California, here I come!

Okay, this time there's no turning back! I have booked my Flight! I'm off to San Francisco on October 4th! B)

Wow! It's actually been 12 years since I left Philadelphia and the University of Pennsylvania. And I've not been to the US once ever since. Despite my constant and renewed interest for the American culture. How could I let it slip away for so long?

This time it will be California for 3 weeks.

It's been pretty hard to decide for how long I would stay. I originally wanted to get an open ticket and stay until it got bored (or my VISA ended, or I ran out of cash, or I got homesick...:P) but it turns out that any open ticket costs 5 to 10 times the price of a fixed date round trip.

I settled for Air France which would conveniently fly me non stop from Paris to SF and back from Los Angeles to Paris, non stop again. 699 €, pretty hard to beat. (and yes, I chose to come back through LA on purpose! ;))

Now, of course I'm very busy evaluating the housing situation! A hotel inside the city costs somwehere between $70 and way too much. Of course, when reading the online reviews for the $70 hotels, I rapidly began to think that the $200/night offers were worth the price. :-/

I also checked Craig's list but I got bored really fast. Looks like there is no way to do any flavor of advanced search on this site! And if I have to browse through all the offers one by one, I'll never find until too late. That site may be extremely popular, I don't get it...

One of the most useful resources I have found is Orbitz. It is incredibly useful for targetting a specific area of the city. It also allows to narrow down on hotels with WiFi access.

Ironically, $70 hotels near the airport tend to get better reviews than $150 hotels downtown!

So I figured it would be cheaper to get a hotel out of town and rent a car than to try to get accomodation inside of the city. Actually I think, I'll stay downtown for a few days, and then get a car to explore the rest of the Bay Area. At that time, lodging off town might be more convenient anyway.

Haven't decided yet when and how I would get down to L.A. though...

The Gartner Emerging Technologies Hype Cycle 2006

The Gartner Emerging Technologies Hype Cycle 2006

This is one of those examples where a picture is worth a thousand words!

Got that from Cedric Giorgi who also points to this PDF from Gartner explaining what the hype cycle is about.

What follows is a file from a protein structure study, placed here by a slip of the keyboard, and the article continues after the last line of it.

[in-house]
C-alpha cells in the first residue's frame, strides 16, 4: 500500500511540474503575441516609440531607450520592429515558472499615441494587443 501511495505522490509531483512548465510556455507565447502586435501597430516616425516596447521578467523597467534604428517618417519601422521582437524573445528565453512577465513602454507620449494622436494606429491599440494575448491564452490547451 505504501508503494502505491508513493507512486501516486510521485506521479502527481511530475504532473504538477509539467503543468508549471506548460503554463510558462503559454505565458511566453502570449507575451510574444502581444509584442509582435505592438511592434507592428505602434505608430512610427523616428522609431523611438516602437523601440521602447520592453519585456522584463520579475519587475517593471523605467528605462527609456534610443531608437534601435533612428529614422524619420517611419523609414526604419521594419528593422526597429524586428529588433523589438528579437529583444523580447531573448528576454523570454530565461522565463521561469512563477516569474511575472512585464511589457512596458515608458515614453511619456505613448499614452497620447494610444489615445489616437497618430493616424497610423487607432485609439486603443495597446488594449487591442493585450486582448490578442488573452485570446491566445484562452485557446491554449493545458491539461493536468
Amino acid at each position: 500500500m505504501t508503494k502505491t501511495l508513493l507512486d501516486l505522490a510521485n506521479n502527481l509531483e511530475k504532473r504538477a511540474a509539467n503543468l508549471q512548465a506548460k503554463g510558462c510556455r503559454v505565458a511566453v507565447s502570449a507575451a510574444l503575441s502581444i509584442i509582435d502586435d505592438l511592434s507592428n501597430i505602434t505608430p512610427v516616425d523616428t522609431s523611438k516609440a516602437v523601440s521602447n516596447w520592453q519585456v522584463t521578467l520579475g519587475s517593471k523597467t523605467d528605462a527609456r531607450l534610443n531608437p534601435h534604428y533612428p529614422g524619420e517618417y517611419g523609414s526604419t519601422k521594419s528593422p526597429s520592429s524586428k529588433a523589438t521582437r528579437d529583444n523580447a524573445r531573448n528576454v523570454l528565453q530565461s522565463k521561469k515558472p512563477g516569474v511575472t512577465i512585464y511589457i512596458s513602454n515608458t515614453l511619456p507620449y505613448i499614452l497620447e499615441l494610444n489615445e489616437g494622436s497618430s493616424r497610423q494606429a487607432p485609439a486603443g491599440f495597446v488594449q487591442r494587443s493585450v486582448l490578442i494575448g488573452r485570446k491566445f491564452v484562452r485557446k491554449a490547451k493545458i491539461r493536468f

Now, the interesting part is comparing the 2006 hype cycle with 2005 hype cycle.

I can't help but wonder:

  • Where the hell did Podcasting go this year? Massive adoption already? You could say that for RSS, but not for podcast. Has it fallen so deep into the out of sight lows that even Gartner did not see it this year?
  • Why did the "semantic web" become the "corporate semantic web"?
  • Are Tablet PCs going to stay at the bottom of the trough of disillusionment forever? (I would say yes!)
  • What happened to the internet micro payments? Gone forever?

Well, I guess the answers may well be in the full report, which you gotta pay big bucks for.

Attention deficit: Adapting your business

"Lists and types of bite sized content that offer immediate reward to an attention and time scare audience typically spread further than content which requires more attention. The attention deficit most of us live with is going to constrain the types of ideas that are profitable."
-Aaron Wall

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CSS: Fixing overflow: hidden in IE

Internet Explorer 6 for windows has been giving me a hard time with expanding fixed width or fixed height boxes (divs) in the most non standard fashion...

The trick would be to apply overflow: hidden to the div to force the browser to hide any excessive content (text, images) instead of expanding the container. But IE6 will not always do as told... :(

I found out today that the trick with IE, is to apply a fixed width or height property to the same container (div) as the overflow property, and then, IE will always crop the contents as expected.

Note: you can specify widths and heights in ex, em or % (not just px). So it's only "fixed" in a relative manner.

PS: In some cases, you may want to consider the non standard IE CSS property word-wrap: break-word; This will break words too long to fit into the fixed width. IE only and non standard...